Exceptional Parents, what are your holiday survival techniques? How do you recover alone and as a family? Another great thing is to not be afraid to cry or let out anger in a constructive way. The holidays are not picture perfect for anyone, except in the movies. I also highly recommend popping into online parent support group and attending any in person ones you are a member of in the new year. Comparing notes with others in your shoes will remind you that you are not alone. You and your families are doing the best that you can. Until next time.

I¬†am a writer and parent coach¬†at “Exceptional Parenting/Exceptional Balance.” I¬†am passionate¬†about¬†empowering parents to trust their own instinct when¬†raising their exceptional children with autism, and remembering that parenthood is as much a journey for us as childhood is for our children. For more information on my parent coaching programs, and to book a FREE 30 Minute Consultation, see my website:

It’s the holidays, one of the most beautiful and crazy times of the year! Do you need new strategies to cope with anxiety and stress? Download my FREE EBOOK on ‚Äú5 WAYS TO HANDLE EXCEPTIONAL FAMILY ANXIETY‚ÄĚ




Dual Identities on International Women’s Day-Exceptional and Otherwise


So today is International Women’s Day! Happy International Women’s Day to all the Moms out there, all the female caregivers and women in caring professions and other professions. As a feminist and a Mom, I finally see myself coming together as a woman. Feminist causes were at the top of my list before having Michael and before autism came in our lives. Then it moved to the top of the list. I often felt like less of a feminist than I used to be, as my Mom role overshadowed everything in advocating for Michael and for our family. Then I realized one day recently, I am still a feminist, and a humanist. In advocating for Michael I have learned how to advocate for myself as well. In learning how to speak, I am learning how to help other women speak out, help their children, help their families, help themselves.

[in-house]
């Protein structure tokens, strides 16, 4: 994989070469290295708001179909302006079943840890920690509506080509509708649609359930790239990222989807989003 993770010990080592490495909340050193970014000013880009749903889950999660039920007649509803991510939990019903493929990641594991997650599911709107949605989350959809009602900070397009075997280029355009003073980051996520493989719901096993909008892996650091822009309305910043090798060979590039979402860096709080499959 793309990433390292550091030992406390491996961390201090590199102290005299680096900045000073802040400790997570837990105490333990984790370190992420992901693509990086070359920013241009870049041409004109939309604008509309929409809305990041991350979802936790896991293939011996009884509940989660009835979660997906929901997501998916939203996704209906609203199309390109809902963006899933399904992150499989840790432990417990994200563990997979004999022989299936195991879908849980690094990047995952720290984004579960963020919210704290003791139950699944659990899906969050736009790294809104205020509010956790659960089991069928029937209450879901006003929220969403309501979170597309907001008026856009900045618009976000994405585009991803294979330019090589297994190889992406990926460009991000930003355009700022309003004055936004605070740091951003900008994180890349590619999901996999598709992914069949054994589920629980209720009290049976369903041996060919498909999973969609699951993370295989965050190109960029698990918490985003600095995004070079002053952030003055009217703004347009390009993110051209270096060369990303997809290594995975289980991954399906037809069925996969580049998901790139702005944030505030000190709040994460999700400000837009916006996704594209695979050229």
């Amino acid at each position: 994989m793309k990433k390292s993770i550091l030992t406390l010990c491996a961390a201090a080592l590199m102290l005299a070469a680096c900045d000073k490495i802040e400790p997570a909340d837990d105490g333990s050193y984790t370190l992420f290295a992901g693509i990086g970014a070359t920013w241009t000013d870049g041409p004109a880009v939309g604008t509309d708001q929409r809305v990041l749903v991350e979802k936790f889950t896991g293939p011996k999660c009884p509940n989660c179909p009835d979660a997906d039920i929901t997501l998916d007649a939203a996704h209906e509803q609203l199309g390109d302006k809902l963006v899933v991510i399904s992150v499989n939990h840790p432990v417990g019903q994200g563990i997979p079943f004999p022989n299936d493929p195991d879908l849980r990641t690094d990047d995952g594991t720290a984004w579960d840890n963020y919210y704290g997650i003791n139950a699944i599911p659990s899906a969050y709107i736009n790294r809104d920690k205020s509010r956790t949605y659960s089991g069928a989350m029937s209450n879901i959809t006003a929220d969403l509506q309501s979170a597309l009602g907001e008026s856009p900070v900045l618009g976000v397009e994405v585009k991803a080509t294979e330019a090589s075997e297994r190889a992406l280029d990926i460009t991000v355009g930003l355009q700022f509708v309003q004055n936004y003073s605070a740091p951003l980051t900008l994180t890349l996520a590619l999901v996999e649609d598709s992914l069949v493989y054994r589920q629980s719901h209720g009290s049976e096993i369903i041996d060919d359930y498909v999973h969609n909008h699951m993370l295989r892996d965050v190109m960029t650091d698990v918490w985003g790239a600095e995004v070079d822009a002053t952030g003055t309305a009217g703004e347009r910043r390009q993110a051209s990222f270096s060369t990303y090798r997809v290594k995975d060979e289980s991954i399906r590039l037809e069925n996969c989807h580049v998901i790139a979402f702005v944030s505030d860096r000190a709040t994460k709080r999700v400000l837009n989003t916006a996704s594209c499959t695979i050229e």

There is still so much inequality in the world. It is not International Women’s Day everywhere in the world, and still much work to be done to help women advocate for themselves, their families, and the societies. Things like raising your family, taking care of your children, can be, and should be considered, as much a ¬†part of your feminist identity as you job, wages and other issues you are passionate about. Men, fathers, male caregivers can also embrace this label of feminist, as the men of this generation increasingly work alongside women in sharing responsibilities, raising children together, Exceptional or otherwise, and realizing that for full potential and realization, both sexes need to be free to be who they are, and teach their boys and girls to feel free to be who they can become as well.


I have said this before many times, but I have felt it more in the past few days. As Michael has been working his miracle in raising me to come out of my shell, I have seen what true human spirit feels like, truly feeling whole, equal and engaged. I have never wanted more to make a difference in the world for women, for children, for all people, than since I became a Mom. My self-growth has been rocky at times, scary at others, but I have enjoyed this ride and continue to enjoy the journey of getting to know myself more each day while teaching others what I know and spreading the joy around. After all, it was the great Maya Angelou who said: “When you learn, teach, when you get, give.” And that is what being an Exceptional Mom of an Exceptional Child has taught me. For all those who have given and taught me, I pass on the word every day. But today especially I think of all the women out there, all the Moms fighting for a better world for our children, our people, our planet. I salute all of you.

Exceptional Parents, how many of you give yourself a pat on the back for all the hard work you do with your Exceptional Children? Today is the day to do that if you haven’t already. All the Moms, Dads, caregivers out there fighting, nurturing, and helping to make the world a better place. Your children will shine and do shine every day because of what you do, and you shine because of what they are becoming. Until next time.